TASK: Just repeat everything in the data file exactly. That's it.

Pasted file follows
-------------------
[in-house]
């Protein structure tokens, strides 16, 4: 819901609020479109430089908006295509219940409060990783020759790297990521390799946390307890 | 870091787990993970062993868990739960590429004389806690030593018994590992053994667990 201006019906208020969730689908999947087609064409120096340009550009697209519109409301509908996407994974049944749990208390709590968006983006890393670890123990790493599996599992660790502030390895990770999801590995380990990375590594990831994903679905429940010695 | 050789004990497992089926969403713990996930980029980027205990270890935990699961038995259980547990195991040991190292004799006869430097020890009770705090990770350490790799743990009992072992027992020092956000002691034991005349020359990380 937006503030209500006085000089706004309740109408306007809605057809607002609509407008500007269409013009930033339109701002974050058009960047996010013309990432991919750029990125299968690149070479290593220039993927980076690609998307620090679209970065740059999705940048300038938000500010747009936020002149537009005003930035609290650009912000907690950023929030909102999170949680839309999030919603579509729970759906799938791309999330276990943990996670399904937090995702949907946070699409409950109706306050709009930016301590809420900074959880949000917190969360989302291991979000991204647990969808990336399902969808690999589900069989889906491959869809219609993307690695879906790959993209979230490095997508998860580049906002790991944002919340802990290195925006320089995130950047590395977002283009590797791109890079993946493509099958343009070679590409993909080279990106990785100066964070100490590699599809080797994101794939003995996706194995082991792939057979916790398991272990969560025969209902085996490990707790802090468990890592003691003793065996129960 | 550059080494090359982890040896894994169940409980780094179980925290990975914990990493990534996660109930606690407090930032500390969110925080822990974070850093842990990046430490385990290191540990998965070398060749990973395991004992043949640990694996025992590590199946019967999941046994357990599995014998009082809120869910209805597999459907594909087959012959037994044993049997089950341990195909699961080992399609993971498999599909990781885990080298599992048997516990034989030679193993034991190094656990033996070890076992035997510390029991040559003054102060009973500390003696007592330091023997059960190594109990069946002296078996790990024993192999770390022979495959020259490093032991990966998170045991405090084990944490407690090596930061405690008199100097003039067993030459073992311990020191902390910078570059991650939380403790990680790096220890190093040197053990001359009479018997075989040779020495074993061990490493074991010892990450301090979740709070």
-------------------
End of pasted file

[in-house]
């Protein structure tokens, strides 16, 4: 819901609020479109430089908006295509219940409060990783020759790297990521390799946390307890 | 870091787990993970062993868990739960590429004389806690030593018994590992053994667990 201006019906208020969730689908999947087609064409120096340009550009697209519109409301509908996407994974049944749990208390709590968006983006890393670890123990790493599996599992660790502030390895990770999801590995380990990375590594990831994903679905429940010695 | 050789004990497992089926969403713990996930980029980027205990270890935990699961038995259980547990195991040991190292004799006869430097020890009770705090990770350490790799743990009992072992027992020092956000002691034991005349020359990380 937006503030209500006085000089706004309740109408306007809605057809607002609509407008500007269409013009930033339109701002974050058009960047996010013309990432991919750029990125299968690149070479290593220039993927980076690609998307620090679209970065740059999705940048300038938000500010747009936020002149537009005003930035609290650009912000907690950023929030909102999170949680839309999030919603579509729970759906799938791309999330276990943990996670399904937090995702949907946070699409409950109706306050709009930016301590809420900074959880949000917190969360989302291991979000991204647990969808990336399902969808690999589900069989889906491959869809219609993307690695879906790959993209979230490095997508998860580049906002790991944002919340802990290195925006320089995130950047590395977002283009590797791109890079993946493509099958343009070679590409993909080279990106990785100066964070100490590699599809080797994101794939003995996706194995082991792939057979916790398991272990969560025969209902085996490990707790802090468990890592003691003793065996129960 | 550059080494090359982890040896894994169940409980780094179980925290990975914990990493990534996660109930606690407090930032500390969110925080822990974070850093842990990046430490385990290191540990998965070398060749990973395991004992043949640990694996025992590590199946019967999941046994357990599995014998009082809120869910209805597999459907594909087959012959037994044993049997089950341990195909699961080992399609993971498999599909990781885990080298599992048997516990034989030679193993034991190094656990033996070890076992035997510390029991040559003054102060009973500390003696007592330091023997059960190594109990069946002296078996790990024993192999770390022979495959020259490093032991990966998170045991405090084990944490407690090596930061405690008199100097003039067993030459073992311990020191902390910078570059991650939380403790990680790096220890190093040197053990001359009479018997075989040779020495074993061990490493074991010892990450301090979740709070």